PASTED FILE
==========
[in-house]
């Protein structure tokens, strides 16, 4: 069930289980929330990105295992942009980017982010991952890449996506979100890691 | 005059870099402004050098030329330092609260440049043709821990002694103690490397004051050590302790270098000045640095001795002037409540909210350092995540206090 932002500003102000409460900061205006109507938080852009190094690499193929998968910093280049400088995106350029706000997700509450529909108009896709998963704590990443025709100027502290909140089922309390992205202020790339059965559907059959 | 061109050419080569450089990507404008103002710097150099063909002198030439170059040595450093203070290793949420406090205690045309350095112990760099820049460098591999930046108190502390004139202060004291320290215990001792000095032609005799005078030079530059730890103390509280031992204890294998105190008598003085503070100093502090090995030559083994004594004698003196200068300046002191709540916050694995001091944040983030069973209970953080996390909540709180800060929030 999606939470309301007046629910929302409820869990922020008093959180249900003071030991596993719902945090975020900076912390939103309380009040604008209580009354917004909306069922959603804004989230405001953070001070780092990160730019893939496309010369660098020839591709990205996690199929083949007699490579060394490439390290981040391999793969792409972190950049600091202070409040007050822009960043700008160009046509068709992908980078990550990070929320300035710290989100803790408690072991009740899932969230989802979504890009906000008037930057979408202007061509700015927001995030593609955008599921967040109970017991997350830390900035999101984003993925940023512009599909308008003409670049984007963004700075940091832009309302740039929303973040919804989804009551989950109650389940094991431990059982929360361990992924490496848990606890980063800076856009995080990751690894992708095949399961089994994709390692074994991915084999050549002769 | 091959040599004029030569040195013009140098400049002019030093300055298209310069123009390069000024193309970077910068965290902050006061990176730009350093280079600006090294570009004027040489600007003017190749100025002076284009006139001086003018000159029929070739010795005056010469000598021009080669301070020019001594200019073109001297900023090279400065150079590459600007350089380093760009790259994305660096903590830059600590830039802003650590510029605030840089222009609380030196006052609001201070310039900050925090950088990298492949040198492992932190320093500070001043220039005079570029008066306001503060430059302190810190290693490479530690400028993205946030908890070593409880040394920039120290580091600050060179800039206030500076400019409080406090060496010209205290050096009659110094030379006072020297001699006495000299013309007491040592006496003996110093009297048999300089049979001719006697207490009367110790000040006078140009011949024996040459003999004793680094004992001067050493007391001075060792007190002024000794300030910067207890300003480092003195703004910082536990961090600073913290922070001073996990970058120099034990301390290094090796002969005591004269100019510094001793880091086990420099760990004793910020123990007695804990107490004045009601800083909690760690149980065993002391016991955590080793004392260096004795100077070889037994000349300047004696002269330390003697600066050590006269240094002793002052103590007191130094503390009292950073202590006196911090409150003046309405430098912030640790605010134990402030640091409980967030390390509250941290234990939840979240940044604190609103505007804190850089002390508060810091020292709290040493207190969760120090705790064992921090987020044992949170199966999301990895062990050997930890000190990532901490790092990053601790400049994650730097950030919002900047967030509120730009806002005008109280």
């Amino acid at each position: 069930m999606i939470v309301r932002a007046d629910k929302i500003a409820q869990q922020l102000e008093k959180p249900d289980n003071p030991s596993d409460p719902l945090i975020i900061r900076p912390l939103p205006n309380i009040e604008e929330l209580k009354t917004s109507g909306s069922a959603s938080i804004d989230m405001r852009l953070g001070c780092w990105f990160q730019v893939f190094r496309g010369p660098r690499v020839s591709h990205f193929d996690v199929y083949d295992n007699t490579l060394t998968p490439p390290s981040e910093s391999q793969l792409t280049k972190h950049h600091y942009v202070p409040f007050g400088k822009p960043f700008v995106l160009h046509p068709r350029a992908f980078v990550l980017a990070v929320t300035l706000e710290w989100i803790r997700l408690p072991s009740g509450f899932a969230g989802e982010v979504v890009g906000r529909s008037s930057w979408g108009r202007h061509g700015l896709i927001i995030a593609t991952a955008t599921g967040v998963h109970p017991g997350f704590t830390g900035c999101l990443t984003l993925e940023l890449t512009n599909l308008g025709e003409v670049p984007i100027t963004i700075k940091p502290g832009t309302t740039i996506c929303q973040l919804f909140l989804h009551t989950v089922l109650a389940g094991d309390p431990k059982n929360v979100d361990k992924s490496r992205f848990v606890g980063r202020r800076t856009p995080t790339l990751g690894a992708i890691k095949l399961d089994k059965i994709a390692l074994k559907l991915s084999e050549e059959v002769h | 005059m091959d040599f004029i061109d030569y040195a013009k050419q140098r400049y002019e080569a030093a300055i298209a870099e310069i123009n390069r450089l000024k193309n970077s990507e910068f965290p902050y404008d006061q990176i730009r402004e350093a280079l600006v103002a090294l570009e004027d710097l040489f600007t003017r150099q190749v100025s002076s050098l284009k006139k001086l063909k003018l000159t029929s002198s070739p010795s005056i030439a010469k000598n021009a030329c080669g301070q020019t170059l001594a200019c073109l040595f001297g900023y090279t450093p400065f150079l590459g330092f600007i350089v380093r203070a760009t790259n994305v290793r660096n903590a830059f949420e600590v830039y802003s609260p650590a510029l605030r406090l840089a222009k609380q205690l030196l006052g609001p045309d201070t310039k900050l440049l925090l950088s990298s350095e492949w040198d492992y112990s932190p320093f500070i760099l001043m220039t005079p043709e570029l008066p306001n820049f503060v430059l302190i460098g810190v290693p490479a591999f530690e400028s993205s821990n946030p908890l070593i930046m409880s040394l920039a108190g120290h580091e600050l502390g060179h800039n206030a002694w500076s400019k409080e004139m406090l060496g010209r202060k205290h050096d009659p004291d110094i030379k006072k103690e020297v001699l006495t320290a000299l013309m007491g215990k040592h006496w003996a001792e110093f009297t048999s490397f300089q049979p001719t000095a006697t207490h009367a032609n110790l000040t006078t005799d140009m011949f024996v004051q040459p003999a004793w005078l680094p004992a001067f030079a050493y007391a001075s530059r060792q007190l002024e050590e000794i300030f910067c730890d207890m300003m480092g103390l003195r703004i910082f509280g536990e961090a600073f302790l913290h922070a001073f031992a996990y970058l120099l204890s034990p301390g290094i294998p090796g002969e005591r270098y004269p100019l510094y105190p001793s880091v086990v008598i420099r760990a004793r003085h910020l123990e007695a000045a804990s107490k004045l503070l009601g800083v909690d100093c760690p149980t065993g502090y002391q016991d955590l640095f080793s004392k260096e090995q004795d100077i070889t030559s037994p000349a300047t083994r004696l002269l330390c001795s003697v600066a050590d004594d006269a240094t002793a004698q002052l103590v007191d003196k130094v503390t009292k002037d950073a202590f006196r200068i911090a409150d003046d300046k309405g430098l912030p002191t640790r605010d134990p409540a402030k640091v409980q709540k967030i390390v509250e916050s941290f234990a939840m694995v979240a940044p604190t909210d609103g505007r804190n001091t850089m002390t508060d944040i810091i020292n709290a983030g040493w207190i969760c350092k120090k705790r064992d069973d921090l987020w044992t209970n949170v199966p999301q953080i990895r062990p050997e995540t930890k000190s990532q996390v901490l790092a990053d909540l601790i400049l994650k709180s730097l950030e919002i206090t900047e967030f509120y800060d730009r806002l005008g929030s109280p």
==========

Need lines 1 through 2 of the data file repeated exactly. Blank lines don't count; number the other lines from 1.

[in-house]
């Protein structure tokens, strides 16, 4: 069930289980929330990105295992942009980017982010991952890449996506979100890691 | 005059870099402004050098030329330092609260440049043709821990002694103690490397004051050590302790270098000045640095001795002037409540909210350092995540206090 932002500003102000409460900061205006109507938080852009190094690499193929998968910093280049400088995106350029706000997700509450529909108009896709998963704590990443025709100027502290909140089922309390992205202020790339059965559907059959 | 061109050419080569450089990507404008103002710097150099063909002198030439170059040595450093203070290793949420406090205690045309350095112990760099820049460098591999930046108190502390004139202060004291320290215990001792000095032609005799005078030079530059730890103390509280031992204890294998105190008598003085503070100093502090090995030559083994004594004698003196200068300046002191709540916050694995001091944040983030069973209970953080996390909540709180800060929030 999606939470309301007046629910929302409820869990922020008093959180249900003071030991596993719902945090975020900076912390939103309380009040604008209580009354917004909306069922959603804004989230405001953070001070780092990160730019893939496309010369660098020839591709990205996690199929083949007699490579060394490439390290981040391999793969792409972190950049600091202070409040007050822009960043700008160009046509068709992908980078990550990070929320300035710290989100803790408690072991009740899932969230989802979504890009906000008037930057979408202007061509700015927001995030593609955008599921967040109970017991997350830390900035999101984003993925940023512009599909308008003409670049984007963004700075940091832009309302740039929303973040919804989804009551989950109650389940094991431990059982929360361990992924490496848990606890980063800076856009995080990751690894992708095949399961089994994709390692074994991915084999050549002769 | 091959040599004029030569040195013009140098400049002019030093300055298209310069123009390069000024193309970077910068965290902050006061990176730009350093280079600006090294570009004027040489600007003017190749100025002076284009006139001086003018000159029929070739010795005056010469000598021009080669301070020019001594200019073109001297900023090279400065150079590459600007350089380093760009790259994305660096903590830059600590830039802003650590510029605030840089222009609380030196006052609001201070310039900050925090950088990298492949040198492992932190320093500070001043220039005079570029008066306001503060430059302190810190290693490479530690400028993205946030908890070593409880040394920039120290580091600050060179800039206030500076400019409080406090060496010209205290050096009659110094030379006072020297001699006495000299013309007491040592006496003996110093009297048999300089049979001719006697207490009367110790000040006078140009011949024996040459003999004793680094004992001067050493007391001075060792007190002024000794300030910067207890300003480092003195703004910082536990961090600073913290922070001073996990970058120099034990301390290094090796002969005591004269100019510094001793880091086990420099760990004793910020123990007695804990107490004045009601800083909690760690149980065993002391016991955590080793004392260096004795100077070889037994000349300047004696002269330390003697600066050590006269240094002793002052103590007191130094503390009292950073202590006196911090409150003046309405430098912030640790605010134990402030640091409980967030390390509250941290234990939840979240940044604190609103505007804190850089002390508060810091020292709290040493207190969760120090705790064992921090987020044992949170199966999301990895062990050997930890000190990532901490790092990053601790400049994650730097950030919002900047967030509120730009806002005008109280």